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|Title:||Budgeting for a billion: Applying health technology assessment (HTA) for universal health coverage in India|
|Authors:||Saudamini Vishwanath Dabak|
Laura Emily Downey
Alia Cynthia Gonzales Luz
National Health Foundation, Thailand
National University of Singapore
Imperial College London
Health Intervention and Technology Assessment Program
Center for Global Development
|Citation:||Health Research Policy and Systems. Vol.16, No.1 (2018)|
|Abstract:||© 2018 The Author(s). Background: India recently launched the largest universal health coverage scheme in the world to address the gaps in providing healthcare to its population. Health technology assessment (HTA) has been recognised as a tool for setting priorities as the government seeks to increase public health expenditure. This study aims to understand the current situation for healthcare decision-making in India and deliberate on the opportunities for introducing HTA in the country. Methods: A paper-based questionnaire, adapted from a survey developed by the International Decision Support Initiative (iDSI), was administered on the second day of the Topic Selection Workshop that was conducted as part of the HTA Awareness Raising Workshop held in New Delhi on 25-27 July, 2016. Participants were invited to respond to questions covering the need, demand and supply for HTA in their context as well as the role of their organisation vis-à-vis HTA. The response rate for the survey was about 68% with 41 participants having completed the survey. Results: Three quarters of the respondents (71%) stated that the government allocated healthcare resources on the basis of expert opinion. Most respondents indicated reimbursement of individual health technologies and designing a basic health benefit package (93% each) were important health policy areas while medical devices and screening programmes were cited as important technologies (98% and 92%, respectively). More than half of the respondents noted that relevant local data was either not available or was limited. Finally, technical capacity was seen as a strength and a constraint facing organisations. Conclusion: The findings from this study shed light on the current situation, the opportunities, including potential topics, and challenges in conducting HTA in India. There are limitations to the study and further studies may need to be conducted to inform the role that HTA will play in the design or implementation of universal health coverage in India.|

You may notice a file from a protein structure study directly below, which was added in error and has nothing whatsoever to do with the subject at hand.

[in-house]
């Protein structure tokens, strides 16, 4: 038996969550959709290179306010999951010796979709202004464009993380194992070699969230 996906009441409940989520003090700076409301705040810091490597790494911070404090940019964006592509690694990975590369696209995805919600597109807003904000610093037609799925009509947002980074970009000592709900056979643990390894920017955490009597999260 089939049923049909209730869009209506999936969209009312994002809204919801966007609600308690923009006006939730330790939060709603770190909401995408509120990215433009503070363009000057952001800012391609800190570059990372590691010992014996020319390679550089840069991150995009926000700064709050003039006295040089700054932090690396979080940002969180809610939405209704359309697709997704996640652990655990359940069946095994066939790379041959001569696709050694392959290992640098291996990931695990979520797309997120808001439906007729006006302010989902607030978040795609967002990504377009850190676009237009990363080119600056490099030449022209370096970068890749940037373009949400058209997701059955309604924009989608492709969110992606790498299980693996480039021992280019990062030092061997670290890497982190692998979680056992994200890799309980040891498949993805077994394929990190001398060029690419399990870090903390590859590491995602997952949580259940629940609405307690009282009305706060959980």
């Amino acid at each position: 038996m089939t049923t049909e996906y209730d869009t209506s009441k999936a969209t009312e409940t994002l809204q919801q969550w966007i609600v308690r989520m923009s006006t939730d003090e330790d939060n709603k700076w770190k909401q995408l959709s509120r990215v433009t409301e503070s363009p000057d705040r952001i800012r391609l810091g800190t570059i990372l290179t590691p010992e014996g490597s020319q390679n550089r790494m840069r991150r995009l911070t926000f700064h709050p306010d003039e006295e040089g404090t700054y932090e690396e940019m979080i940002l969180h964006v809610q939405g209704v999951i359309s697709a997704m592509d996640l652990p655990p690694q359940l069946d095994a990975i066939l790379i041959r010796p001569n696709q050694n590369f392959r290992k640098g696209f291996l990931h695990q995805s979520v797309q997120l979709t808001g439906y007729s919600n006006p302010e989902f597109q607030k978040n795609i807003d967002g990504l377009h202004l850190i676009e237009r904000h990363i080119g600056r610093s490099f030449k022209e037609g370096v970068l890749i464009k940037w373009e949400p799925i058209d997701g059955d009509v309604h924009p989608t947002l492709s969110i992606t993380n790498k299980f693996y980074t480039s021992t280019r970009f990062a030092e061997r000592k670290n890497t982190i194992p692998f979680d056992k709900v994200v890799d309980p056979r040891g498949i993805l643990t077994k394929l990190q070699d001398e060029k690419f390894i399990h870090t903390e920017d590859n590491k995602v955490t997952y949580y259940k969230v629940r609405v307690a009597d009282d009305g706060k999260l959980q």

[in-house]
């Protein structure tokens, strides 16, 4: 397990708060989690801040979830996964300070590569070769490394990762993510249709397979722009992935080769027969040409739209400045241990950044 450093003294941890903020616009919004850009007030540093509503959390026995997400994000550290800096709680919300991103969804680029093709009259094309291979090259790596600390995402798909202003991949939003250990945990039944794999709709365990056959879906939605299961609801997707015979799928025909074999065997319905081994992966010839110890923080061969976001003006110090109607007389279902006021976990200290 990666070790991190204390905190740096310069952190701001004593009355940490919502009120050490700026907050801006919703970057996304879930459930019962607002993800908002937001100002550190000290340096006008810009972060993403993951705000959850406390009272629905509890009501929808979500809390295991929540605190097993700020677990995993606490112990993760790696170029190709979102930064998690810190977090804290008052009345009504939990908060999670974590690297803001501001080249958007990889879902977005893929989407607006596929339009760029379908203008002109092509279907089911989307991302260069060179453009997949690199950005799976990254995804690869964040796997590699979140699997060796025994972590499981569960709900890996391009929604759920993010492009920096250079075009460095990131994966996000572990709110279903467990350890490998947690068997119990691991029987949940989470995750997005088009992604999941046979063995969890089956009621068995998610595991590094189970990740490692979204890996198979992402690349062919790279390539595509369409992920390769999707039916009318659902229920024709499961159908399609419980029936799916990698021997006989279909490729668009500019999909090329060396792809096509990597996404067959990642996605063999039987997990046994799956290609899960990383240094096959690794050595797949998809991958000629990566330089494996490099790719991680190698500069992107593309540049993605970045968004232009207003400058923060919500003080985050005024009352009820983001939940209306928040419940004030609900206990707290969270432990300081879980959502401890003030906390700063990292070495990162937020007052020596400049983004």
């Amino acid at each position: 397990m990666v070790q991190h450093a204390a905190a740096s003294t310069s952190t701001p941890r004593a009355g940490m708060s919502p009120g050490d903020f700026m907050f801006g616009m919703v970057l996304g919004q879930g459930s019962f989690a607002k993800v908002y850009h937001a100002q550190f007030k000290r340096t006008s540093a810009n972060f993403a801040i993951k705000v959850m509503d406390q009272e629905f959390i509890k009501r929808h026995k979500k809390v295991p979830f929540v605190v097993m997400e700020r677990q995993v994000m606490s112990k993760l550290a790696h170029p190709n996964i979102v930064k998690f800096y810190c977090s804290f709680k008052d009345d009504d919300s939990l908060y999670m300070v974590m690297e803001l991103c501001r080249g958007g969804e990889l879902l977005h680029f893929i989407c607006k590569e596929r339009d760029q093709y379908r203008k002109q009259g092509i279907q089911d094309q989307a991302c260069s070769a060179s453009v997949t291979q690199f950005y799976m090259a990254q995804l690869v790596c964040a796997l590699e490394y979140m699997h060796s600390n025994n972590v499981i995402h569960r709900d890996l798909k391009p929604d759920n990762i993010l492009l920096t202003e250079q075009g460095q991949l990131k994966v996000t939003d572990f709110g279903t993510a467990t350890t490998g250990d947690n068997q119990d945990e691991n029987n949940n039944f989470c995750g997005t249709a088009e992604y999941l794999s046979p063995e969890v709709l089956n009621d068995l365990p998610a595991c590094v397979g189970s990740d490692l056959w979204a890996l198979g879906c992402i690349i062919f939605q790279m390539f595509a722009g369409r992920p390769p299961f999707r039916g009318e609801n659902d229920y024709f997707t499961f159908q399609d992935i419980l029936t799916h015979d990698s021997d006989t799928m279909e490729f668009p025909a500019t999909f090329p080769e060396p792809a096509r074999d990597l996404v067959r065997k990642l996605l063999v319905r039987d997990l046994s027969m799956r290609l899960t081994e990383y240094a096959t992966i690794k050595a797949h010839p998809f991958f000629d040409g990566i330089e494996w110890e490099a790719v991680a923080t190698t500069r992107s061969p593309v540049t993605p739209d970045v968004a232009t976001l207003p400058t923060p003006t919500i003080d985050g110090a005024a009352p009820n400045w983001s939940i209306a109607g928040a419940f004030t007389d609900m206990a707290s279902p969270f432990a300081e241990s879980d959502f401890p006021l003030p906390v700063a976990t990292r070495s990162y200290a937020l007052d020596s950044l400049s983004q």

|Appears in Collections:||Scopus 2018|
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